by Avijit Dutt
The most telling image is of this towering intellectual holding up a poster of him being an Urban Naxal too! Protesting the arrests of the innocent Social workers and intellectuals. At the meeting pushing for an enquiry after Gauri Lankesh’s murder he looked more saddened by the circumstances than his own state with tubes inserted in his nostrils.
It’s difficult to imagine this intellectual who bridged the North & the South, this polymath who created his stamp on Indian Theatre, Cinema and modern thinking – as not being there anymore.
As a Rhodes Scholar, he excelled at his studies at Oxford and was also elected as the Student Union President. That was a year before his play ‘Tughlaq’ was written in ’64. Along with Yayati, written before this based on a tale from the Mahabharata had now established the arrival of the Indian Playwright at just 26 years. Badal Sarkar in Bengal, Tendulkar in Maharashtra and Mohan Rakesh in Delhi along with Karnad were to foment the modern Indian Theatre.
Girish for his part always believed in examining the Past to get a handle on the present. He found a new approach drawing from historical and mythological sources to tackle contemporary themes. Yayati, his first play uses myth to examine the existentialist crisis of modern man through characters locked in psychological and philosophical conflicts. His next Tughlaq (1964), about the rashly idealist 14th-century Sultan of Delhi, Muhammad bin Tughluq, an allegory on the Nehruvian era which started with ambitious idealism and ended up in disillusionment. His plays have been performed and premiered all over the globe. The Deutsches Theatre,Minneapolis Theatre… the list goes on.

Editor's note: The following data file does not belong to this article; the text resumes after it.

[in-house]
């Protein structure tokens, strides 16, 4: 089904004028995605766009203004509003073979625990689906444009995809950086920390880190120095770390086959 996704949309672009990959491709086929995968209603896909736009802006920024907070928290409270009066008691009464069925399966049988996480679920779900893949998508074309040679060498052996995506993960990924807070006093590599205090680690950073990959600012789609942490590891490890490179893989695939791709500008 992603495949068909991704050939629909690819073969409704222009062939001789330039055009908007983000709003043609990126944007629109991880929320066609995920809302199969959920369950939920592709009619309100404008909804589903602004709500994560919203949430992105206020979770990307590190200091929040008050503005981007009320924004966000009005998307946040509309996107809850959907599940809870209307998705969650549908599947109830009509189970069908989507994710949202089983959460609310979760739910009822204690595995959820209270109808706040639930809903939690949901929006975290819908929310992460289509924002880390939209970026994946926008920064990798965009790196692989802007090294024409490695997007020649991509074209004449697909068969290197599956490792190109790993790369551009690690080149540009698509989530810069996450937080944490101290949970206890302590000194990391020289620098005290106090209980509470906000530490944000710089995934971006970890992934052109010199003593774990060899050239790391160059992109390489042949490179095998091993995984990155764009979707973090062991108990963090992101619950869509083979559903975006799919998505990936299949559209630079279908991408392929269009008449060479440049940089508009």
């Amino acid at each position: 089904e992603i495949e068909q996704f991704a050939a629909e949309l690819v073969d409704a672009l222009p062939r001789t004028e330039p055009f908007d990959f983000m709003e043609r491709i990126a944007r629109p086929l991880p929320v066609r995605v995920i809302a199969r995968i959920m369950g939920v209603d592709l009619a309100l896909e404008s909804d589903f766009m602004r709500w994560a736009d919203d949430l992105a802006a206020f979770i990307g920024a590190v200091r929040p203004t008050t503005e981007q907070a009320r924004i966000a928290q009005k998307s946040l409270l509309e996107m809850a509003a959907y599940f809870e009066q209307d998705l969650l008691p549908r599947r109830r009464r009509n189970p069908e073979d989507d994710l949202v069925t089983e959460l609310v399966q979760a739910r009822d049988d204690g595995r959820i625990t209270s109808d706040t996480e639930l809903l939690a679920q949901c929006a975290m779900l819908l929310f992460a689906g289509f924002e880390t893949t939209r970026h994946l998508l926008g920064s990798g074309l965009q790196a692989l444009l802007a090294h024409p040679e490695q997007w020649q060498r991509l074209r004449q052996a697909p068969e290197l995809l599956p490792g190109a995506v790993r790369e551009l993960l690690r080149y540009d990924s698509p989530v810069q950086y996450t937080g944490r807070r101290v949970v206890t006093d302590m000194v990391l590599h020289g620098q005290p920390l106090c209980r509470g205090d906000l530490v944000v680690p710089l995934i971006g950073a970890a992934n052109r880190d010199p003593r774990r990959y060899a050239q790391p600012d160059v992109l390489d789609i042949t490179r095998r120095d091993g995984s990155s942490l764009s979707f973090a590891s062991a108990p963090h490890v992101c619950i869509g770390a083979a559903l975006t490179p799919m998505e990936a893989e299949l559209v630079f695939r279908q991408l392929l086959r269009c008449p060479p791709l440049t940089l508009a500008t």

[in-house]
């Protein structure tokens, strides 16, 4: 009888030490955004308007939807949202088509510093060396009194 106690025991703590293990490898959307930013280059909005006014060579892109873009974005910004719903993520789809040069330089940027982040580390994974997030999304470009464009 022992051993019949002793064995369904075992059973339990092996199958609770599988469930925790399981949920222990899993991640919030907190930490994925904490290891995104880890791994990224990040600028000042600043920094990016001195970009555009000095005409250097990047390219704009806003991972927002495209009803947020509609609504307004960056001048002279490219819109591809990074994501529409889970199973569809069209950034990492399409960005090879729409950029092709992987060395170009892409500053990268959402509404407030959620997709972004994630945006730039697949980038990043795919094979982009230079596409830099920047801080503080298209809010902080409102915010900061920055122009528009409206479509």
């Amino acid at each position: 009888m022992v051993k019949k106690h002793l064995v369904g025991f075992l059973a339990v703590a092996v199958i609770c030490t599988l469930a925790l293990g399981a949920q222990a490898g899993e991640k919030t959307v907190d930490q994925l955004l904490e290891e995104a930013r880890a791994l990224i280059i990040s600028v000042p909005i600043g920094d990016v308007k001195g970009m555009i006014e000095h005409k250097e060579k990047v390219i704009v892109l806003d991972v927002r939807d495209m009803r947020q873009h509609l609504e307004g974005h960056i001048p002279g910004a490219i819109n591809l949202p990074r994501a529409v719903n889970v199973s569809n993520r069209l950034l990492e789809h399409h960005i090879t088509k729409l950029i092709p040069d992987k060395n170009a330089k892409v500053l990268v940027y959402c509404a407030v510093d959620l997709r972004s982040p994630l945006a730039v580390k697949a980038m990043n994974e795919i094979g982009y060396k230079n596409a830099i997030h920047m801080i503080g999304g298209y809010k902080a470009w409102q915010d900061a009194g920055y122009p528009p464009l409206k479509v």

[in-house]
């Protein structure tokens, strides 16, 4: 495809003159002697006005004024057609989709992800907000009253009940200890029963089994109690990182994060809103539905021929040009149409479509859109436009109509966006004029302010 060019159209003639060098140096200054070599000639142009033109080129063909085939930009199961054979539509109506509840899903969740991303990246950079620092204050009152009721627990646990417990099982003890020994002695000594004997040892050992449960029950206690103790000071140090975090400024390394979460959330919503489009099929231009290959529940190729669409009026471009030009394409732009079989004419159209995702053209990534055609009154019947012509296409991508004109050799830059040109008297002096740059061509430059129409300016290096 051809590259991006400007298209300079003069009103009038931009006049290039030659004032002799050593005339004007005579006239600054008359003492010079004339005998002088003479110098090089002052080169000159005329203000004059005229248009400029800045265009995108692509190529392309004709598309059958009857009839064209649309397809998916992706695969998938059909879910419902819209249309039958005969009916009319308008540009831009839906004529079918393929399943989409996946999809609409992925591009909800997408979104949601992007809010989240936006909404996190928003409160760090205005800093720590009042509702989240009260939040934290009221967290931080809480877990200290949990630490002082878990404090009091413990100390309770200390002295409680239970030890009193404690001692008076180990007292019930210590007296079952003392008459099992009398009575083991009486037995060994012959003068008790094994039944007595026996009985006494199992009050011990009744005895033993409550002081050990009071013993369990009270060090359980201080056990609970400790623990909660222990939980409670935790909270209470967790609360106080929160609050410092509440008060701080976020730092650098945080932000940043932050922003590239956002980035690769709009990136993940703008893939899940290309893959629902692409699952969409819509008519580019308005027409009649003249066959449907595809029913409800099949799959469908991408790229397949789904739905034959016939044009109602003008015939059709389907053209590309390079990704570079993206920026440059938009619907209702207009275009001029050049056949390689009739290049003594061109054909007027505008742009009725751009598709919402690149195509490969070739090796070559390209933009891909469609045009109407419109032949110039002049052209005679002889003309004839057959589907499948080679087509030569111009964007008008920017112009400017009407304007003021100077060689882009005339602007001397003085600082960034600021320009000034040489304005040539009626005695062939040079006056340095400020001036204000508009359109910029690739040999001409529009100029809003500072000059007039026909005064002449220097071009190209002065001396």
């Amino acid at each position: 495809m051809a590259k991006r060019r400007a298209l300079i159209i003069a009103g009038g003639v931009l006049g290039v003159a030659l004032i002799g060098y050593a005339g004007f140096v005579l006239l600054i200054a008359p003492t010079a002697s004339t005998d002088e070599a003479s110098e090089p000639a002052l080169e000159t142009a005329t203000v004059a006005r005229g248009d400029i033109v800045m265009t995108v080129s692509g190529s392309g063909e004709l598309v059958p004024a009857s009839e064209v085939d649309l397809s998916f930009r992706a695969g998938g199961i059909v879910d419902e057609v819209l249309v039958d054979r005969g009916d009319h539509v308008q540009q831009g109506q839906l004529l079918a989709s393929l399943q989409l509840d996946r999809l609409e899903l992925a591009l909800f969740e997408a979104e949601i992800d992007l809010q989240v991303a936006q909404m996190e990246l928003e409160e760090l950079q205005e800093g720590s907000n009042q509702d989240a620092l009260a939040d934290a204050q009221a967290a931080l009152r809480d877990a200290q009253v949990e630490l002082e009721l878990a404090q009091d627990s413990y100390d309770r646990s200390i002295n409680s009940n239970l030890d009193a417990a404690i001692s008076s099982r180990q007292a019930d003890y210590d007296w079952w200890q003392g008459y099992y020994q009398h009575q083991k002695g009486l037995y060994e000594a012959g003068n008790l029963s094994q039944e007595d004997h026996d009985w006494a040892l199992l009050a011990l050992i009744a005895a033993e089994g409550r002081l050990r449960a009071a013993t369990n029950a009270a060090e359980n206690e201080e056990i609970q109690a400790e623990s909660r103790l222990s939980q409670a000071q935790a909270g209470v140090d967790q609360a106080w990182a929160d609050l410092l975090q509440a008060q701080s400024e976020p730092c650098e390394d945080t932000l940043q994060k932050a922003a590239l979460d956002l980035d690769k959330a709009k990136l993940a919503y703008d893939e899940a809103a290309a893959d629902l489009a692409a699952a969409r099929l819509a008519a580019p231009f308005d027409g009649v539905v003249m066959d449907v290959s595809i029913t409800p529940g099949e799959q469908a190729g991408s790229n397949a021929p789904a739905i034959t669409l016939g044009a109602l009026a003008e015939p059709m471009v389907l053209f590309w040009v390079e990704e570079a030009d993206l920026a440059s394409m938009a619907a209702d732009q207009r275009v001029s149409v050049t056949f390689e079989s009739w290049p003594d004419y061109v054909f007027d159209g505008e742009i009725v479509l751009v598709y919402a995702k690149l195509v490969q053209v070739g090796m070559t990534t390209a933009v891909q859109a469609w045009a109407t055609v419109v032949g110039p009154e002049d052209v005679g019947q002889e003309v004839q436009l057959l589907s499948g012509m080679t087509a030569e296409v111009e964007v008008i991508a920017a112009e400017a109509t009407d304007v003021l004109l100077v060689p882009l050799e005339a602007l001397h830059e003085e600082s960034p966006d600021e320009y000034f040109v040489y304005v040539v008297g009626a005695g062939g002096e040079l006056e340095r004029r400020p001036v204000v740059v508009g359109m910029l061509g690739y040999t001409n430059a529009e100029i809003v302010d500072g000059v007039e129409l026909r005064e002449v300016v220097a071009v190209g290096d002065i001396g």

Karnad made his acting as well as screenwriting debut in the Kannada movie, Samskara (1970), based on a novel by U.R. Ananthamurthy and directed by Pattabhirama Reddy. That movie won the first President’s Golden Lotus Award for Kannada cinema. He was the young collaborating writer with the Director. His first Directorial venture with the Kannada film Vamsavriksha for which he got the National Award for Direction.
Directing him in ’96 for a serial ‘In the footsteps of the Gautama’ in Rajgir, I was awed, unsure of how I would direct him. I had already mailed him the script. We met and he said he wanted to discuss some of the ideas in the script. I went expecting the worst. Ears reddened. He put me at ease with wondering who had written the script and praised it. We chatted about Theatre, Films, Buddhism his childhood and the habit of long walks. The five days we spent together in the location where the Gautama would come with his loyal band of followers every monsoon and where the movement was to finally get a Monastery and the Order a shelter away from the elements. The Gautama was saddened, as was I. We had the last shot at Nalanda and Girish had to leave to catch his flight from Patna. He came upto me and told me how much he enjoyed the shoot and our conversations.
Girish Karnad is no more. But his legacy will endure. And inspire every liberal Indian. Ever an unequivocal critic of majoritarian politics and building on hatred.
Avijit Dutt is an Indian filmmaker, actor, theater director and communications consultant. An actor, director and playwright, Dutt has more than 75 plays to his credit, while also appearing in several critically acclaimed films like Fire, No One Killed Jessica, Madras Cafe and The Second Best Exotic Marigold Hotel to name a few. Dutt is also, in all probability, the only actor to hold two patents – including a toilet. His organisation, Enable, builds toilets and helps in hygiene and sanitation issues in rural India.